In the course of studying Plantinga's new book, Where the Conflict Really Lies, I have encountered some surprisingly hostile web materials directed against Plantinga. Some of this stuff is too scurrilous to refer to, and I won't. Coyne's rants against Plantinga are somewhat milder but still unseemly for someone in the academic world. Alvin Plantinga: Sophisticated Theologian? appears to be Coyne's latest outburst.
That Coyne is muddled in his thinking about free will has already been demonstrated here and here. This post will showcase a sophomoric blunder he makes with respect to the concept of a necessary being. Coyne writes:
No theologian in the world is going to convince me that it’s impossible for God to fail to exist because he’s a “necessary being.” Science has shown that he’s not “necessary” for anything we know about the universe.
Given the silly blunders and nonsensical assertions Coyne makes in his free will piece, I am not surprised that the man fails to grasp a very simple point. To say that X is a necessary being is not to say that X is necessary for something. Could he really not understand this? If X is necessary for Y, it does not follow that X is necessary simpliciter. Sunlight is necessary for photosynthesis, but the existence of sunlight is logically contingent. And if X is a necessary being, it doesn't follow that X is necessary for anything. If Plantinga's God exists, then he exists necessarily and does so even in possible worlds in which nothing distinct from God exists, worlds in which he is not necessary for anything.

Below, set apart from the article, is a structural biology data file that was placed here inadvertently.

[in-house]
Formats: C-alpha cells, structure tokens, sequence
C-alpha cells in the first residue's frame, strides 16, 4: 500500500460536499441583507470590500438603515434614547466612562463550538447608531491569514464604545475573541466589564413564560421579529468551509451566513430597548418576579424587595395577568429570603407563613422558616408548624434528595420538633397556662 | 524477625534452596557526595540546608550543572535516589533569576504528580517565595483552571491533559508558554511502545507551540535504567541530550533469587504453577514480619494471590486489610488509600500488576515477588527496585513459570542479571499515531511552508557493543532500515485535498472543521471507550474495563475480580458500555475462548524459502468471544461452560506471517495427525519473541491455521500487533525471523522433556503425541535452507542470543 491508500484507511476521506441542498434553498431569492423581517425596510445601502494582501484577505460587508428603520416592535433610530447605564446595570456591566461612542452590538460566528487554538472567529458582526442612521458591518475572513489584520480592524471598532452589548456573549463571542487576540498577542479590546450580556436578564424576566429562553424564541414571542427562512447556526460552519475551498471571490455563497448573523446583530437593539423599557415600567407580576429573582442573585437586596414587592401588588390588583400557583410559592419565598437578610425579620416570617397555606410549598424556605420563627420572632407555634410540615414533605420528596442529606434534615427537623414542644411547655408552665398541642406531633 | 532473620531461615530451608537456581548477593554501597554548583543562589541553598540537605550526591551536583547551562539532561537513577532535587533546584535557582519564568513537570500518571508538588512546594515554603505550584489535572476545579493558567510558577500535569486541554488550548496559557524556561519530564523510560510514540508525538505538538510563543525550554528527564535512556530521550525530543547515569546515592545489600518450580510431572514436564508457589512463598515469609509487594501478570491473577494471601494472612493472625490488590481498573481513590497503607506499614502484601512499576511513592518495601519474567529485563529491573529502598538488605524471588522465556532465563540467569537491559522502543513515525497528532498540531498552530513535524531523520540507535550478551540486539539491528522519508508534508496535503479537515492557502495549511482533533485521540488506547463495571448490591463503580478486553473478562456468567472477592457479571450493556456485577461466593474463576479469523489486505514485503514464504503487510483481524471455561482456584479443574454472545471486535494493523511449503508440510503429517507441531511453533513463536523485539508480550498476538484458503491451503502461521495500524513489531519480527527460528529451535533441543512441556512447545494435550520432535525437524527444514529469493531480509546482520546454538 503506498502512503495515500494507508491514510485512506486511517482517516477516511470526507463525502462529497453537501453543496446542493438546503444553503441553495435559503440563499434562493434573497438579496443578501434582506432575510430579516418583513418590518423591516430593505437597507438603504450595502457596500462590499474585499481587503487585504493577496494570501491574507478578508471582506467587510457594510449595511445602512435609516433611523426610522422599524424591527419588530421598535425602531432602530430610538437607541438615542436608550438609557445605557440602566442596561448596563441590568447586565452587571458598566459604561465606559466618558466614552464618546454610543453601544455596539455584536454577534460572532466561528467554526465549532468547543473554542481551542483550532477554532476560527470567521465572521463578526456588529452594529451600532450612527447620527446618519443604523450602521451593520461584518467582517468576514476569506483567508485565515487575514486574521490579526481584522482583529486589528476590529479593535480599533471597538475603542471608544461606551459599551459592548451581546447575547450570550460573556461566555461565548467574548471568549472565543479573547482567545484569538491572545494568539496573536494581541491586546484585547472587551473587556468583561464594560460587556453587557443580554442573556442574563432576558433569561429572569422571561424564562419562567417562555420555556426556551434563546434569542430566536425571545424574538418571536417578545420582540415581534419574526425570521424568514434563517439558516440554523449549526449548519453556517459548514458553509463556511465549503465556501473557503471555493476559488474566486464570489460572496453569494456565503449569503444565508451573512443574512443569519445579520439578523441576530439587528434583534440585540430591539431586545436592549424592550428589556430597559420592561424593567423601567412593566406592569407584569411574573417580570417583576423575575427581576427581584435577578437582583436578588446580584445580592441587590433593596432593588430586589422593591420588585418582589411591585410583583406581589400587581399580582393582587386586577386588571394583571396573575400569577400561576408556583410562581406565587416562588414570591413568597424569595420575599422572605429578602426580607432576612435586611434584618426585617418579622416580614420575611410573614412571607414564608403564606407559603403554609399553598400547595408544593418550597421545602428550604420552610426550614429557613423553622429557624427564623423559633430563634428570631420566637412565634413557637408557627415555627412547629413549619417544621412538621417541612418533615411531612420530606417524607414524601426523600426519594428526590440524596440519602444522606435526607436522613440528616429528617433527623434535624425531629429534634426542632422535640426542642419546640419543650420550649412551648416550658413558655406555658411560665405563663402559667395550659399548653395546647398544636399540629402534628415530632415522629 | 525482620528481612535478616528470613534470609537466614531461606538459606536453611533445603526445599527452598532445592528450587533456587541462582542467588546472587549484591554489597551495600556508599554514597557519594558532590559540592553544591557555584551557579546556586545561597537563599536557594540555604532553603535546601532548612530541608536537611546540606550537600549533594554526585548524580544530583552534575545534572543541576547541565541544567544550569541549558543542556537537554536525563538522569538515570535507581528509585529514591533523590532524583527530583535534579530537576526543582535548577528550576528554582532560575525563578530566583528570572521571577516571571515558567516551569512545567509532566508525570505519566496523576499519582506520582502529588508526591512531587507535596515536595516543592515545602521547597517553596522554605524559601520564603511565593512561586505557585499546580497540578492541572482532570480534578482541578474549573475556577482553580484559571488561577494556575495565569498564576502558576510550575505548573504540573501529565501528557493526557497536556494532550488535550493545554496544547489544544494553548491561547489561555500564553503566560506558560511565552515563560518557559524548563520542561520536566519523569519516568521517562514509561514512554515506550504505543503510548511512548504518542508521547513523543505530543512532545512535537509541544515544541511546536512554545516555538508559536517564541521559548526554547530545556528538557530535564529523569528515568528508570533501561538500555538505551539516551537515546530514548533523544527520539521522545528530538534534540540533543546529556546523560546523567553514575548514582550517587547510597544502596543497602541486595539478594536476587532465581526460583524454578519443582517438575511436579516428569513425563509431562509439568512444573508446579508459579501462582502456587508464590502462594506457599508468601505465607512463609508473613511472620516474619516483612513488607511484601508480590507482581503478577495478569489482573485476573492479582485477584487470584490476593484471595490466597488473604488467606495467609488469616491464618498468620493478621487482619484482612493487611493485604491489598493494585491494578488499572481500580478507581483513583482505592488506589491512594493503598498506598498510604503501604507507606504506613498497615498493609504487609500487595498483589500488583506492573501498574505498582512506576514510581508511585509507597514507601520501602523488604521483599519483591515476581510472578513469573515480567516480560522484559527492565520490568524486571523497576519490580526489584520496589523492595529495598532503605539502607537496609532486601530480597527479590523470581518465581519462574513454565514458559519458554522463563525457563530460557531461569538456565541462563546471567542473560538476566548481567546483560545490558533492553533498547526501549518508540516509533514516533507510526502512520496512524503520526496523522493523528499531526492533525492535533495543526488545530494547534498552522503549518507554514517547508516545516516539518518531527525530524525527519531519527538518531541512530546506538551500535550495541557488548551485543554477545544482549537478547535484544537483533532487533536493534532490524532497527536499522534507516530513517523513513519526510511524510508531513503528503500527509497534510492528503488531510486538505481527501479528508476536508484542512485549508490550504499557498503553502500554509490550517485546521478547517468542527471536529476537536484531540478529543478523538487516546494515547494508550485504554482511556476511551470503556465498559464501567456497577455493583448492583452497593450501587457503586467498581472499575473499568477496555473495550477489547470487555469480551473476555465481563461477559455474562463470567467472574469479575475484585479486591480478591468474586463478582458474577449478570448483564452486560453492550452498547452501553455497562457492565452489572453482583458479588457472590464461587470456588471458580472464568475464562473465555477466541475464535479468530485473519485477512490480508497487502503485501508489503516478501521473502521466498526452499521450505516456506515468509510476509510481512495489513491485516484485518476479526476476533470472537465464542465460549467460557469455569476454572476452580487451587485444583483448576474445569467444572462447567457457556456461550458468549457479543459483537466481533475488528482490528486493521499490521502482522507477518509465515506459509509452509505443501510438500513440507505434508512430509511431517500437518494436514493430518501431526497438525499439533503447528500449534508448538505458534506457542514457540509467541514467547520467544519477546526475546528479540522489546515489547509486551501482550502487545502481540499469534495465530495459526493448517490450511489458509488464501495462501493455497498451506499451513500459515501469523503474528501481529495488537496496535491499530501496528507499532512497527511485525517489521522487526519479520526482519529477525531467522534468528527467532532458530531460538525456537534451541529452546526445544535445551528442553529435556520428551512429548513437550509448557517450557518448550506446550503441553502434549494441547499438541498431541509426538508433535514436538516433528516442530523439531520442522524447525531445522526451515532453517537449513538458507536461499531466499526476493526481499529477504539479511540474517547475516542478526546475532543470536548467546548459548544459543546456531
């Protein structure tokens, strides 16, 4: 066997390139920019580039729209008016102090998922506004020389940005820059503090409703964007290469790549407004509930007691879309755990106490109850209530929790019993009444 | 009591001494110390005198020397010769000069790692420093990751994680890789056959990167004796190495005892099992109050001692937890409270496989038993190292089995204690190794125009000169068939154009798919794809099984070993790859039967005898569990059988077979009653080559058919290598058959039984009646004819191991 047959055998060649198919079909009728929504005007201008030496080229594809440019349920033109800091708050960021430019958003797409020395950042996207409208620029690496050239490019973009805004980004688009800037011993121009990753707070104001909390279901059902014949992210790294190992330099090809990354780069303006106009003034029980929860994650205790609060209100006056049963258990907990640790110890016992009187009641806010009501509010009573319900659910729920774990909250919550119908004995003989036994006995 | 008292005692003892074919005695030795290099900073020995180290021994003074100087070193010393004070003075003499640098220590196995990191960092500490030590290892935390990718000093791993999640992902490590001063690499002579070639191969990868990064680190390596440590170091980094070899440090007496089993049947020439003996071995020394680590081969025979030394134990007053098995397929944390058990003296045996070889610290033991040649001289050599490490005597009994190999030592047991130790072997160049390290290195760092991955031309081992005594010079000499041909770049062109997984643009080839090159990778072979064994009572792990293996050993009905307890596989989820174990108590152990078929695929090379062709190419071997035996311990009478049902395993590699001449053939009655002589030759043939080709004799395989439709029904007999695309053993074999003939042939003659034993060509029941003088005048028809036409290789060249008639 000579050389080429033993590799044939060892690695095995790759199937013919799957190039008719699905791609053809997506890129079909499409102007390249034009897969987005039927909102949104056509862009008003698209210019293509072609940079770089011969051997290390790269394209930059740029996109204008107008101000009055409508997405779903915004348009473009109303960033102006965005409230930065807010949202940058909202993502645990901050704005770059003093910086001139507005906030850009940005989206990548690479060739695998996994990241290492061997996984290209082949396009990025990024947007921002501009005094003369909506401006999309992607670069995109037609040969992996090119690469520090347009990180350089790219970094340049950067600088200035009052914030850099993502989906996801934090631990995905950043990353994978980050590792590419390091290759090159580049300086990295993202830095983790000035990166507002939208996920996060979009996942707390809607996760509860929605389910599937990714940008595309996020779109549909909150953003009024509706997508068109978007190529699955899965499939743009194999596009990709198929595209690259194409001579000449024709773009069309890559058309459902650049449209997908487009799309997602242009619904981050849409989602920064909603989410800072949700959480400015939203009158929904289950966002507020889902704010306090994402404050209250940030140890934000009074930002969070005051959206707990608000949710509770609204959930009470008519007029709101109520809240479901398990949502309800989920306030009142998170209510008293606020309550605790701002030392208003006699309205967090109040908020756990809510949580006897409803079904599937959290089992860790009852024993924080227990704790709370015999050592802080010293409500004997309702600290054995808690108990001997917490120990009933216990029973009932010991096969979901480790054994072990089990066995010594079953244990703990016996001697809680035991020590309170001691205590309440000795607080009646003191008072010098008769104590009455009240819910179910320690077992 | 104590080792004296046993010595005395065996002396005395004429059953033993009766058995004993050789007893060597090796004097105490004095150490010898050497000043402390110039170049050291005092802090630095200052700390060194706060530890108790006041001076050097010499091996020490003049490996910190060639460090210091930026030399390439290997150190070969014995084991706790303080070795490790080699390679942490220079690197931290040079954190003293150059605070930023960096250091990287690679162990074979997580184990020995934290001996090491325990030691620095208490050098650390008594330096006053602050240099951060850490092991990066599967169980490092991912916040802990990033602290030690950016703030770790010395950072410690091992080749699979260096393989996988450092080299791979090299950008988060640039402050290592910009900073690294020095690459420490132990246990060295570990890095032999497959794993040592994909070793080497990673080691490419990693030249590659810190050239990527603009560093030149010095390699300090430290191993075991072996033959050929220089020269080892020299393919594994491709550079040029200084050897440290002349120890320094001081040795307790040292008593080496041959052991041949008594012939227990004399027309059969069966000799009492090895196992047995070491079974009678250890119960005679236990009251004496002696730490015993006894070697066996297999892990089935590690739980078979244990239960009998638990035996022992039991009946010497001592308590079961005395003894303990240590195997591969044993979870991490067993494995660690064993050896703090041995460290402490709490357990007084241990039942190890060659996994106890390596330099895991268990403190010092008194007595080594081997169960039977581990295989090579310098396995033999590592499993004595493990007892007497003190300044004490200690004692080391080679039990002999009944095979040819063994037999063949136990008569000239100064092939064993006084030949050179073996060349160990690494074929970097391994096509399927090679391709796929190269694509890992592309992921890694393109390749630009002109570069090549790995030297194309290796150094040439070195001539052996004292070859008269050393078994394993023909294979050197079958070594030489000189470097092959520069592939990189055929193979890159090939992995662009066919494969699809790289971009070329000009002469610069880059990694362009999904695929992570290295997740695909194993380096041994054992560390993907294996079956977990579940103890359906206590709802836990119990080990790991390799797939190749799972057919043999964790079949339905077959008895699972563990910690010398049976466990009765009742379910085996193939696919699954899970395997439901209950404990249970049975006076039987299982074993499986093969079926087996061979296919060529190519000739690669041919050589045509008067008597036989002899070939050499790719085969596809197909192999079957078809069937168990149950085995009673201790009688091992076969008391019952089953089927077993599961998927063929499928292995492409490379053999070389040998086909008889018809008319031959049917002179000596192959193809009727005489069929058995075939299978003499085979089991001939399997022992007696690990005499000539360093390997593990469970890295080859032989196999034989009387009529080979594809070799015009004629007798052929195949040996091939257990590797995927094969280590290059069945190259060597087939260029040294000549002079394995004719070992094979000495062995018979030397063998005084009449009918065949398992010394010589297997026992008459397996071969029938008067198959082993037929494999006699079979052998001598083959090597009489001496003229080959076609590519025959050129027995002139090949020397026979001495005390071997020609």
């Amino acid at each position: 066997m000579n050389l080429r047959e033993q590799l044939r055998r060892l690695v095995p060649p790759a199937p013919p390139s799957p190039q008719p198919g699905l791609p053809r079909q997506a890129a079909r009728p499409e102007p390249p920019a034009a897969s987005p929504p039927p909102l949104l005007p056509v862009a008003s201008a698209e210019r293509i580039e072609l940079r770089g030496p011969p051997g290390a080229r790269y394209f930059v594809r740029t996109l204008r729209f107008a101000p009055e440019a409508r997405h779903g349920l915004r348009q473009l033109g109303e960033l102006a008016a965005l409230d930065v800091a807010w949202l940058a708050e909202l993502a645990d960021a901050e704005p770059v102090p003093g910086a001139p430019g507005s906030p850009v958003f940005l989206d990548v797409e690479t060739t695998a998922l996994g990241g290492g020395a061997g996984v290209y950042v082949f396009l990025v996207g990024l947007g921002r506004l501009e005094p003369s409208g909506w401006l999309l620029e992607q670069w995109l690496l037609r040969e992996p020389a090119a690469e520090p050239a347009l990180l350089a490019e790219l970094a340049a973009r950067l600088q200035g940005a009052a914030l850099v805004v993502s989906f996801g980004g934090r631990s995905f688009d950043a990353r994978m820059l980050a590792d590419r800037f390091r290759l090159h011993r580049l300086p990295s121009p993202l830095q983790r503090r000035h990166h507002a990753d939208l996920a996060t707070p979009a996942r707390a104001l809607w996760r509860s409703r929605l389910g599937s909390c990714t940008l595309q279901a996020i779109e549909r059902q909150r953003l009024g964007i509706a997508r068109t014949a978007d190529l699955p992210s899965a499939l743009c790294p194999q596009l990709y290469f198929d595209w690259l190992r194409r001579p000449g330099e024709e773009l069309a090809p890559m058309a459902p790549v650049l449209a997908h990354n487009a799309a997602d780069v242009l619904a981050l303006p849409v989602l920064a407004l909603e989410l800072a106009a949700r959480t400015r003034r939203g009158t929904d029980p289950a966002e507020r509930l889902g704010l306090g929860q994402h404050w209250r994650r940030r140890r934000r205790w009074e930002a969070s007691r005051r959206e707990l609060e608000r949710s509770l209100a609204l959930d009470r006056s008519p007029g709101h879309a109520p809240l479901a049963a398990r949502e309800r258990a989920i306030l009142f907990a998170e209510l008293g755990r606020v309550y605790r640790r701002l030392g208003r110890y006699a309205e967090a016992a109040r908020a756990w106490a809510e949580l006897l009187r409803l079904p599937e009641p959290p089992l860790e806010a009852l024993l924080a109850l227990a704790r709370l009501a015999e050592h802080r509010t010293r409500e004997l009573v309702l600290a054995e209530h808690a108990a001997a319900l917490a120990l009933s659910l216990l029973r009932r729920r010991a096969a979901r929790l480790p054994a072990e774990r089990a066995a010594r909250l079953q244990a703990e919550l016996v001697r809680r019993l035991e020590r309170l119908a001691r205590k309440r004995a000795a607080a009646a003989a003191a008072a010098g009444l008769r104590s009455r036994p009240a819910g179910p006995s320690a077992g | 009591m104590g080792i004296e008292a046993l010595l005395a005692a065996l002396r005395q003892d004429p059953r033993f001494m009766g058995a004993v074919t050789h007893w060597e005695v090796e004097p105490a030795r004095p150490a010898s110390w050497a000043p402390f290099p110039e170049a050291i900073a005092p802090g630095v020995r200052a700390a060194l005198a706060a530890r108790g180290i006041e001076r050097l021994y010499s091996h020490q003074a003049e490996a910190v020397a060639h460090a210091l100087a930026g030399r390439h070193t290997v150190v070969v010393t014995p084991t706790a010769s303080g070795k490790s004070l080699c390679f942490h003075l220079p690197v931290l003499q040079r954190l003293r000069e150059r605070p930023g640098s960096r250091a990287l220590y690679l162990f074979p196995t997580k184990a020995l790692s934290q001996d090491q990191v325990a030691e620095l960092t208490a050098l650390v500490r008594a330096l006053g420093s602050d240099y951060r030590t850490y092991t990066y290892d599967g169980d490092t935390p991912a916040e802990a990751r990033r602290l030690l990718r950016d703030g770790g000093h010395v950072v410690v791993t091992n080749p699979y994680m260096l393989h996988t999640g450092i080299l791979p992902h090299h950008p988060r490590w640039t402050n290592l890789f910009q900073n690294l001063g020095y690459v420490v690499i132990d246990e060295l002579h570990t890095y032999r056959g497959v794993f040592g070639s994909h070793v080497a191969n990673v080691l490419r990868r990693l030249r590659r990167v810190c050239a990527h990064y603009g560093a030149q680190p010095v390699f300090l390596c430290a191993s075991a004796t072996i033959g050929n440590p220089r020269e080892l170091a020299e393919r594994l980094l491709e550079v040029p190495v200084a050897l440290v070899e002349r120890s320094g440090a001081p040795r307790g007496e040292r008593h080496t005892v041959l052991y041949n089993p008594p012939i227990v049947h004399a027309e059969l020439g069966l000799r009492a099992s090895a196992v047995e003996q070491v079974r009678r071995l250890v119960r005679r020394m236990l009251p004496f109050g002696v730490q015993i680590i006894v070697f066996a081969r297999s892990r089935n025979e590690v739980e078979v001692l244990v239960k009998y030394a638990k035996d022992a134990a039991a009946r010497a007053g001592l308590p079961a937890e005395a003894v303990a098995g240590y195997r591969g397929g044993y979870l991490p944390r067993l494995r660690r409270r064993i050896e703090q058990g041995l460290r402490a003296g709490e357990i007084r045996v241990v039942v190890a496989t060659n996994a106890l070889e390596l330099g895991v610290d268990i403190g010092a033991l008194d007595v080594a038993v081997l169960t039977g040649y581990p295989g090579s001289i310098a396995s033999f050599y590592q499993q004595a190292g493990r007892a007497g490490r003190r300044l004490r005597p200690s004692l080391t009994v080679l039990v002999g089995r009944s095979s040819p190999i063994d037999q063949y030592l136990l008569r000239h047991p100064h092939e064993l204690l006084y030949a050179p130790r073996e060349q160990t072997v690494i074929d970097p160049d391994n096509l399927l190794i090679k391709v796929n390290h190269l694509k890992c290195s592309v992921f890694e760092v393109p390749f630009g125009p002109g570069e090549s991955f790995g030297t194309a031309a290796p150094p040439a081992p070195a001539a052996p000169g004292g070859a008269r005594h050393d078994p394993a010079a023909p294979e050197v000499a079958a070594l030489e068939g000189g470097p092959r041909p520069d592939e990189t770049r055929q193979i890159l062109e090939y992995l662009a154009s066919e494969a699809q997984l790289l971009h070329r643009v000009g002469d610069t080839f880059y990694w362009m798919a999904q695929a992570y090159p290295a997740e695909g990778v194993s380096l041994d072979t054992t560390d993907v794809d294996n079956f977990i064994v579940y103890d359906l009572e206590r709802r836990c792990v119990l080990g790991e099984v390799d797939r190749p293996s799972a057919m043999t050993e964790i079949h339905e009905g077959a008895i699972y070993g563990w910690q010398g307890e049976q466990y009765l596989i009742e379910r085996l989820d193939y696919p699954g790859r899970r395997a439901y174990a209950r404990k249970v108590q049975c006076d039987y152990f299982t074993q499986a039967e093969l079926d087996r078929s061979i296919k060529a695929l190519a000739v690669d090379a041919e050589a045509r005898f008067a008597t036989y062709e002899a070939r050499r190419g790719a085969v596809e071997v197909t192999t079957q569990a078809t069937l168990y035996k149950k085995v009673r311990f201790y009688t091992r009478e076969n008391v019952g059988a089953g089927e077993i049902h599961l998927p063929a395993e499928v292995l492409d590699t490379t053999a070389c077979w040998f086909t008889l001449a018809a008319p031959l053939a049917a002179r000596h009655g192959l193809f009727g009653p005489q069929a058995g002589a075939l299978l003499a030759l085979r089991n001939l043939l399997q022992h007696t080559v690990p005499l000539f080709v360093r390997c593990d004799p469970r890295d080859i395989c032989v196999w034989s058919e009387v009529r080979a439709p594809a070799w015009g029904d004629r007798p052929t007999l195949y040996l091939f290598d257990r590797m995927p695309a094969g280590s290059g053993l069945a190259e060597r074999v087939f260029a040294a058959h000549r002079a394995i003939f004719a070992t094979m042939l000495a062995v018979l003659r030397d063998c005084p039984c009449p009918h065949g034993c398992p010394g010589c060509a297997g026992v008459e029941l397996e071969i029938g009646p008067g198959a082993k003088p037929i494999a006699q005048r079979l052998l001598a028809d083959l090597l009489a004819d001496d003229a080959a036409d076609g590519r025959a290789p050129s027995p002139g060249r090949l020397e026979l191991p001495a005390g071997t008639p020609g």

What about Coyne's second sentence in the above quotation? Pure scientistic bluster. One thing we know about the universe is that it exists. Has science shown that God is not necessary for an explanation of the universe's existence. Of course not. How could it show any such thing? Or will Coyne make an absurd Kraussian move?